Program expenses in December 2004 totalled $12.7 billion, up $1.2 billion or 10.3 per cent from December 2003. The increase is mostly due to higher other program expenses.

Total transfer payments were up $0.1 billion or 1.9 per cent in December 2004.

  • Major transfers to persons, consisting of elderly and EI benefits, were 0.9 per cent higher on a year-over-year basis. Elderly benefits increased 4.4 per cent due to both higher average benefits, which have risen in line with inflation, and an increase in the number of individuals eligible for benefits. EI benefits were down 5.4 per cent, reflecting the lower number of unemployed as well as a difference in the timing of payments between November and December 2004 compared to the same months in 2003.
  • Major transfers to other levels of government, consisting of federal transfers in support of health and other social programs (Canada Health Transfer, Canada Social Transfer and Health Reform Transfer), fiscal transfers and Alternative Payments for Standing Programs, were up 10.5 per cent. The increase in federal transfers in support of health and other social programs reflects increased funding under the February 2003 First Ministers’ Accord on Health Care Renewal. Fiscal transfers consist of equalization entitlements, payments to the territorial governments, statutory subsidies and recoveries under the Youth Allowance Recovery Program. In aggregate, these transfers were up 14.6 per cent from December 2003, primarily reflecting the impact of recoveries in 2003–04 of overpayments in previous years.
  • Subsidies and other transfers were down 7.8 per cent. This component is volatile on a monthly basis, largely reflecting the timing of payments.

Other program expenses consist of transfers to Crown corporations and operating expenses for departments and agencies, including defence. On a year-over-year basis, these expenses were up 26.8 per cent due to both higher Crown corporation expenses and higher expenses related to defence and other departments and agencies. Defence expenses rose $0.7 billion or 70.8 per cent, due to one-time accrual adjustments related to the measurement and expensing of inventory stocks and capital assets. This component is also quite volatile on a monthly basis, reflecting the timing of payments and the coming into force of budget measures.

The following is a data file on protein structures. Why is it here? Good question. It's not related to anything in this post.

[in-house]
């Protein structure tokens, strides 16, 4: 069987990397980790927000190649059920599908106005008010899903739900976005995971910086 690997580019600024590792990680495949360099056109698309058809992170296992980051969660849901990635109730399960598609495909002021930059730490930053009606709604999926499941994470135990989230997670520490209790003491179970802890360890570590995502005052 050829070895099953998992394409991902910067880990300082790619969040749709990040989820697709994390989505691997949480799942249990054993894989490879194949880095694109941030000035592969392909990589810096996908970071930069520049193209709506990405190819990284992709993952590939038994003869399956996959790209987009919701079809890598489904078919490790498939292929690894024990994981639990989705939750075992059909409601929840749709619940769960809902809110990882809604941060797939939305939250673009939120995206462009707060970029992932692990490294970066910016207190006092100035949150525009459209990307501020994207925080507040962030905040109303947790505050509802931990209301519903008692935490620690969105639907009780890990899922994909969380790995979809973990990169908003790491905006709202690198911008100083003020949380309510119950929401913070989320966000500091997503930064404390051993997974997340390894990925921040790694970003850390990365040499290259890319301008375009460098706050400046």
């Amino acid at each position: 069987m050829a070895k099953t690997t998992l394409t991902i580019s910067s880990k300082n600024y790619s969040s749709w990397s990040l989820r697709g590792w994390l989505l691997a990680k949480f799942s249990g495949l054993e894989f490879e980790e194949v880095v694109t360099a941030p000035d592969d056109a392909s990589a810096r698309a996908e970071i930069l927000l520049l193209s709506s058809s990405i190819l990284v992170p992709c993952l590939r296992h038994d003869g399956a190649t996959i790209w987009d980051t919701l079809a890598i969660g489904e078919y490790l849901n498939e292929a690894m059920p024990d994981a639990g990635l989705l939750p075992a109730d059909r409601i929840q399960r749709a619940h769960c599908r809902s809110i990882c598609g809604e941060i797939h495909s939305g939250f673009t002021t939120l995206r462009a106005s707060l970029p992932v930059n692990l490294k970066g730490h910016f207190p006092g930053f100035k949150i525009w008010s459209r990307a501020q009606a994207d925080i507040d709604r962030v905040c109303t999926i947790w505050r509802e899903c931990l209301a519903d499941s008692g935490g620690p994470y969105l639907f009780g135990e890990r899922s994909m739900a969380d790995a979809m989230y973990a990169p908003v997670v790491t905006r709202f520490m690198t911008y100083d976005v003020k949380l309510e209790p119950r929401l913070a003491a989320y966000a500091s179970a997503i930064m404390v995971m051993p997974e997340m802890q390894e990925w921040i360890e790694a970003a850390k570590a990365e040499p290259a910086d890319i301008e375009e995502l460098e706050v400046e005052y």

Public debt charges were 8.2 per cent lower, reflecting the impact of a decline in the stock of interest-bearing debt, along with a decline in the average effective interest rate on that debt.

Revenue and expenses

April to December 2004: budgetary results

In the first nine months of the fiscal year, there was a budgetary surplus of $11.0 billion, up $3.7 billion from the $7.3-billion surplus reported in the same period of 2003–04.

Budgetary revenues, at $140.4 billion, were up $7.3 billion or 5.5 per cent. This increase reflects gains in tax revenues and other revenues, including $2.6 billion from the sale of the Government’s remaining shares in Petro-Canada, offset somewhat by lower EI premiums.

  • Personal income tax revenues increased $3.5 billion or 5.7 per cent. The year-over-year increase is primarily attributable to the strong growth in source deductions from employment income, reflecting gains in employment and income.
  • Corporate income tax revenues were up $0.3 billion or 1.8 per cent. This is a sharp turnaround from the November 2004 year-to-date results, when revenues were up $2.8 billion or 23.5 per cent, and reflects the impacts of large December 2003 settlement payments, as discussed above. Absent these large settlement payments, underlying corporate receipts are up about 19 per cent year-to-date, in line with the growth in corporate profits.
  • Excise taxes and duties increased $2.1 billion or 6.8 per cent. Virtually all of this increase is attributable to growth in GST revenues, which were up 9.8 per cent, in part reflecting weak year-to-date refunds. Over the balance of the year, the growth in GST refunds should pick up to more closely reflect the increase in gross revenues, which were up 6.1 per cent. Customs import duties were also up (4.4 per cent), while there were declines in both sales and excise taxes (down 0.9 per cent) and the Air Travellers Security Charge (down 4.5 per cent).